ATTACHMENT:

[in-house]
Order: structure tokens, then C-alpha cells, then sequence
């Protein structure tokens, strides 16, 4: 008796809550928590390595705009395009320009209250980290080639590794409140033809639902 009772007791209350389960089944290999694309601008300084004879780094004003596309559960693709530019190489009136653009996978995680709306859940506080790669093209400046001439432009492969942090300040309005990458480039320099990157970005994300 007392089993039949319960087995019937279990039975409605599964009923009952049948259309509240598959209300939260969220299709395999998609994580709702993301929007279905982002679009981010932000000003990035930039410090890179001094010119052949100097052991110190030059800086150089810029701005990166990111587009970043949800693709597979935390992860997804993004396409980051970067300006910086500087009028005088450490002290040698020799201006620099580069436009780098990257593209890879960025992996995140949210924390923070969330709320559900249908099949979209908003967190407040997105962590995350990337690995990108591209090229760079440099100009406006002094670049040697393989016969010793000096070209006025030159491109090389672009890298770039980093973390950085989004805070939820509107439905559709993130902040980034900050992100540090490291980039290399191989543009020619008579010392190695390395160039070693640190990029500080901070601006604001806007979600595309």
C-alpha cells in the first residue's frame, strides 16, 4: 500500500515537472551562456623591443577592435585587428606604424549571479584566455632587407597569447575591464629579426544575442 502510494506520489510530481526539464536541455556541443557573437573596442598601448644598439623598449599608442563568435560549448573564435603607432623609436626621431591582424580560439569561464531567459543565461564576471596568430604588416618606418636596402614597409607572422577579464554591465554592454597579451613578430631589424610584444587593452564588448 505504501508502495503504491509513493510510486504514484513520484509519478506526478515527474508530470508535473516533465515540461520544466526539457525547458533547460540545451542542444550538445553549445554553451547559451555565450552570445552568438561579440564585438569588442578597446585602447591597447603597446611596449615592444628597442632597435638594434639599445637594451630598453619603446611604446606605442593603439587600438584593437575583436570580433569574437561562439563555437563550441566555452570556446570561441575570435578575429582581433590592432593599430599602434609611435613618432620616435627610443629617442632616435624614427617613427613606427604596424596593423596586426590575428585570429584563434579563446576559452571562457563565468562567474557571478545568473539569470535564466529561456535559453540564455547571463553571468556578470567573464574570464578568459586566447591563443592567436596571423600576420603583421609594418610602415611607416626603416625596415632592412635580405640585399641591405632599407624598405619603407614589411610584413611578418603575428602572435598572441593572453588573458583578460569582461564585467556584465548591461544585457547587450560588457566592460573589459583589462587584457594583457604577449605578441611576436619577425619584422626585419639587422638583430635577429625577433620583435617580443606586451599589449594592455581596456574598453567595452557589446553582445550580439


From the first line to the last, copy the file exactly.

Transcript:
[in-house]
Order: structure tokens, then C-alpha cells, then sequence
């Protein structure tokens, strides 16, 4: 008796809550928590390595705009395009320009209250980290080639590794409140033809639902 009772007791209350389960089944290999694309601008300084004879780094004003596309559960693709530019190489009136653009996978995680709306859940506080790669093209400046001439432009492969942090300040309005990458480039320099990157970005994300 007392089993039949319960087995019937279990039975409605599964009923009952049948259309509240598959209300939260969220299709395999998609994580709702993301929007279905982002679009981010932000000003990035930039410090890179001094010119052949100097052991110190030059800086150089810029701005990166990111587009970043949800693709597979935390992860997804993004396409980051970067300006910086500087009028005088450490002290040698020799201006620099580069436009780098990257593209890879960025992996995140949210924390923070969330709320559900249908099949979209908003967190407040997105962590995350990337690995990108591209090229760079440099100009406006002094670049040697393989016969010793000096070209006025030159491109090389672009890298770039980093973390950085989004805070939820509107439905559709993130902040980034900050992100540090490291980039290399191989543009020619008579010392190695390395160039070693640190990029500080901070601006604001806007979600595309």
C-alpha cells in the first residue's frame, strides 16, 4: 500500500515537472551562456623591443577592435585587428606604424549571479584566455632587407597569447575591464629579426544575442 502510494506520489510530481526539464536541455556541443557573437573596442598601448644598439623598449599608442563568435560549448573564435603607432623609436626621431591582424580560439569561464531567459543565461564576471596568430604588416618606418636596402614597409607572422577579464554591465554592454597579451613578430631589424610584444587593452564588448 505504501508502495503504491509513493510510486504514484513520484509519478506526478515527474508530470508535473516533465515540461520544466526539457525547458533547460540545451542542444550538445553549445554553451547559451555565450552570445552568438561579440564585438569588442578597446585602447591597447603597446611596449615592444628597442632597435638594434639599445637594451630598453619603446611604446606605442593603439587600438584593437575583436570580433569574437561562439563555437563550441566555452570556446570561441575570435578575429582581433590592432593599430599602434609611435613618432620616435627610443629617442632616435624614427617613427613606427604596424596593423596586426590575428585570429584563434579563446576559452571562457563565468562567474557571478545568473539569470535564466529561456535559453540564455547571463553571468556578470567573464574570464578568459586566447591563443592567436596571423600576420603583421609594418610602415611607416626603416625596415632592412635580405640585399641591405632599407624598405619603407614589411610584413611578418603575428602572435598572441593572453588573458583578460569582461564585467556584465548591461544585457547587450560588457566592460573589459583589462587584457594583457604577449605578441611576436619577425619584422626585419639587422638583430635577429625577433620583435617580443606586451599589449594592455581596456574598453567595452557589446553582445550580439